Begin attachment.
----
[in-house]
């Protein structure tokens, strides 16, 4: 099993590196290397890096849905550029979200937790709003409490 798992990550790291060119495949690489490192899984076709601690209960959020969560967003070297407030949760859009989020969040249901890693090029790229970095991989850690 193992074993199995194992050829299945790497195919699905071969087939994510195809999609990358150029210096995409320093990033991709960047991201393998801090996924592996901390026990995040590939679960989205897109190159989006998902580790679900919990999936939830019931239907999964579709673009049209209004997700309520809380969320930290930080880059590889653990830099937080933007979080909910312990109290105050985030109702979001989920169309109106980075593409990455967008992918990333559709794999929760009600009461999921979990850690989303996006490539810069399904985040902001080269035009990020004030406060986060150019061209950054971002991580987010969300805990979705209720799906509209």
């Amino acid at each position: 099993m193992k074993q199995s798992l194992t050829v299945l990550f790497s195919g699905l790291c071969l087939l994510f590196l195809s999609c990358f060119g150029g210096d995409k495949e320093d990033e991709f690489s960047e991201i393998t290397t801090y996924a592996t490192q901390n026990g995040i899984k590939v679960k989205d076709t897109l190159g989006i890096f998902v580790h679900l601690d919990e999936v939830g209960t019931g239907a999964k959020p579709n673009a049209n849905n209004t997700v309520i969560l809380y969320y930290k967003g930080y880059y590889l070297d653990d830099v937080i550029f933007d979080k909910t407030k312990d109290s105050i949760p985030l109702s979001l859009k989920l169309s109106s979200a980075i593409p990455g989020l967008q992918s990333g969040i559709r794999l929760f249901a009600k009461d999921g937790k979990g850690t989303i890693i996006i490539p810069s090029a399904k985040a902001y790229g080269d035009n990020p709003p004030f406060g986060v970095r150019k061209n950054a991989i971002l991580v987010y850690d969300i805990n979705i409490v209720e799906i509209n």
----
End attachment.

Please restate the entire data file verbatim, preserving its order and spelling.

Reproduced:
[in-house]
């Protein structure tokens, strides 16, 4: 099993590196290397890096849905550029979200937790709003409490 798992990550790291060119495949690489490192899984076709601690209960959020969560967003070297407030949760859009989020969040249901890693090029790229970095991989850690 193992074993199995194992050829299945790497195919699905071969087939994510195809999609990358150029210096995409320093990033991709960047991201393998801090996924592996901390026990995040590939679960989205897109190159989006998902580790679900919990999936939830019931239907999964579709673009049209209004997700309520809380969320930290930080880059590889653990830099937080933007979080909910312990109290105050985030109702979001989920169309109106980075593409990455967008992918990333559709794999929760009600009461999921979990850690989303996006490539810069399904985040902001080269035009990020004030406060986060150019061209950054971002991580987010969300805990979705209720799906509209």
């Amino acid at each position: 099993m193992k074993q199995s798992l194992t050829v299945l990550f790497s195919g699905l790291c071969l087939l994510f590196l195809s999609c990358f060119g150029g210096d995409k495949e320093d990033e991709f690489s960047e991201i393998t290397t801090y996924a592996t490192q901390n026990g995040i899984k590939v679960k989205d076709t897109l190159g989006i890096f998902v580790h679900l601690d919990e999936v939830g209960t019931g239907a999964k959020p579709n673009a049209n849905n209004t997700v309520i969560l809380y969320y930290k967003g930080y880059y590889l070297d653990d830099v937080i550029f933007d979080k909910t407030k312990d109290s105050i949760p985030l109702s979001l859009k989920l169309s109106s979200a980075i593409p990455g989020l967008q992918s990333g969040i559709r794999l929760f249901a009600k009461d999921g937790k979990g850690t989303i890693i996006i490539p810069s090029a399904k985040a902001y790229g080269d035009n990020p709003p004030f406060g986060v970095r150019k061209n950054a991989i971002l991580v987010y850690d969300i805990n979705i409490v209720e799906i509209n």